15 Akharas+35 Tonne Tata Salt=50 Lakh Engaged; The Compelling Tale Of How TBB Ruled Simhasth Kumbh
by Shantanu Jain Marketing | May 25, 2016 | Feature
Tata Group The Brand Brewery
Held once in every 12 years, Kumbh Melas are no less than a battleground for brands. Who can forget the HUL Lifebuoy Chapati campaign at Kumbh 2013 in Allahabad? Or the Dettol ‘Kam Pani Mein Jyada Suraksha’ campaign at Nasik Kumbh last year? Both these campaigns best used the ‘Opportunity’ of Kumbh Mela to create a strong recall value for their respective brands and engaged billions in the process. But leaving a few examples like above aside, rarely have we seen examples of brands successfully engaging people at Kumbh. In most cases, these religious congregations end up becoming a commotion as multiple brands scream at the top of their voices, yet still fail to convey their brand messages to the audiences.
The recently concluded Simhasth Kumbh Mela too witnessed the presence of numerous brands that came in with their respective agency partners to rule the rural demographics of Ujjain. However, at the end of the day it was Tata Salt and their agency partners The Brand Brewery that stood out amongst others with their ‘earthy yet innovative’ campaign, “Shubh Bhojan Ki Shubh Shuruwat.’’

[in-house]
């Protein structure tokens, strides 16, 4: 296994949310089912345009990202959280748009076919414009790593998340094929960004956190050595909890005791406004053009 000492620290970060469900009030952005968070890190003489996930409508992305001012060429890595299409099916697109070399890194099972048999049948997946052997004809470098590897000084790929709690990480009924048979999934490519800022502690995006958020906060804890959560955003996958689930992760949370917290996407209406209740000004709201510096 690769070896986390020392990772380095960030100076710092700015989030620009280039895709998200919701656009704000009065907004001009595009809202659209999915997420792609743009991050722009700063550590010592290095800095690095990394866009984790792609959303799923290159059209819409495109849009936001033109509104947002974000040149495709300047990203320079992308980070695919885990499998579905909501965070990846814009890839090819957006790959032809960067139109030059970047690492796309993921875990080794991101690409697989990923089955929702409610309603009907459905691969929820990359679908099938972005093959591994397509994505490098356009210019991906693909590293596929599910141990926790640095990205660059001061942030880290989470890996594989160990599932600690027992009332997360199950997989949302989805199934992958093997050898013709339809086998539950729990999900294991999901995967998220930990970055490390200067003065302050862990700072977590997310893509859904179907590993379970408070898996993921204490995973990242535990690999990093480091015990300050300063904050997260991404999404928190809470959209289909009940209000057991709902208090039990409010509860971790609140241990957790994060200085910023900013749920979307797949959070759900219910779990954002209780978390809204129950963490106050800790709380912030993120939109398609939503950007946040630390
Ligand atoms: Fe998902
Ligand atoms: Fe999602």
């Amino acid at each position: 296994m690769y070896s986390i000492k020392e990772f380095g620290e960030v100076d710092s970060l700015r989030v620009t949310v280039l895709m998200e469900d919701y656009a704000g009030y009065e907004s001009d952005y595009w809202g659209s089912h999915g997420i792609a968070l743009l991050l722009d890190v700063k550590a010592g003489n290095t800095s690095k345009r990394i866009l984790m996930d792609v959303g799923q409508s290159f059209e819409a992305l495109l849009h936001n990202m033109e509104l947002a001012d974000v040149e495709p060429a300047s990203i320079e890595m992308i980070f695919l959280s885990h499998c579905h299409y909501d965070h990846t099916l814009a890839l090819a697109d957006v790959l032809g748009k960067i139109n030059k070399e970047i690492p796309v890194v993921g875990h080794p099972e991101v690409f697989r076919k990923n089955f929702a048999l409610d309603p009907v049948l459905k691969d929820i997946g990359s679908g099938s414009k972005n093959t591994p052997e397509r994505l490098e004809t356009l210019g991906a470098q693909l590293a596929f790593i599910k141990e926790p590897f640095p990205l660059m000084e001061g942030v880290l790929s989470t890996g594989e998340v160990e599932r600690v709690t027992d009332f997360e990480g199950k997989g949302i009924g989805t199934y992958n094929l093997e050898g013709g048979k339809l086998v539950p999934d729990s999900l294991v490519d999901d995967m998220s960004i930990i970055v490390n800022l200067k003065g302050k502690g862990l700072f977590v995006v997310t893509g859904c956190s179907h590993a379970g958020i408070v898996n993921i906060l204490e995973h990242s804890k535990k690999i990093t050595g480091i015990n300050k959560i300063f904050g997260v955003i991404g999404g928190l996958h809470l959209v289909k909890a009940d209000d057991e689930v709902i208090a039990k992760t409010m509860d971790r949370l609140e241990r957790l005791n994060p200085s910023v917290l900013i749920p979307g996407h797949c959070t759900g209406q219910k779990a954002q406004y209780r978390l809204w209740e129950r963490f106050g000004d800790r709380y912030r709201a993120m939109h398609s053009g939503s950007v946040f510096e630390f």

Tata Salt is the leading & most trusted edible salt brand in India and has over 65% of the market share in the Salt category of the country. The brand aimed at creating a strong impact at the Simhasth Kumbh Mela and thus reached out to their agency partners, The Brand Brewery with an interesting challenge- “Construct and execute a branding idea and activity that stands out in the crowd of millions.”
The Brand Brewery, being a modern day agency that thrives on innovative ideas, took the challenge heads on and began the background research for the same. Speaking about it, Pradyumn Tandon, Director, The Brand Brewery says, “Our interpretation of the brief was slightly deeper – we had to create a relevant connect between the Kumbh and Tata Salt. But this was a puzzler, because in general, we don’t think much about salt. We are told by doctors that excessive salt intake is fatal for blood pressure, and the iodine in salt is essential for health. But we had to move beyond these associations and find deeper meaning to the ingredient.”
He continues, “We then started digging into our rich cultural history and found that in our ancient culture Salt was believed to be divine, life-giving, life-preserving and a potent symbol of good luck. In fact in many Indian sub-cultures, salt was the first thing to be served on an auspicious occasion, for reasons both spiritual and scientific, the scientific reason being consuming a pinch of salt before a meal stimulates the taste buds to the hilt, increasing saliva secretion and helping improve digestion.”
Research and Conceptualization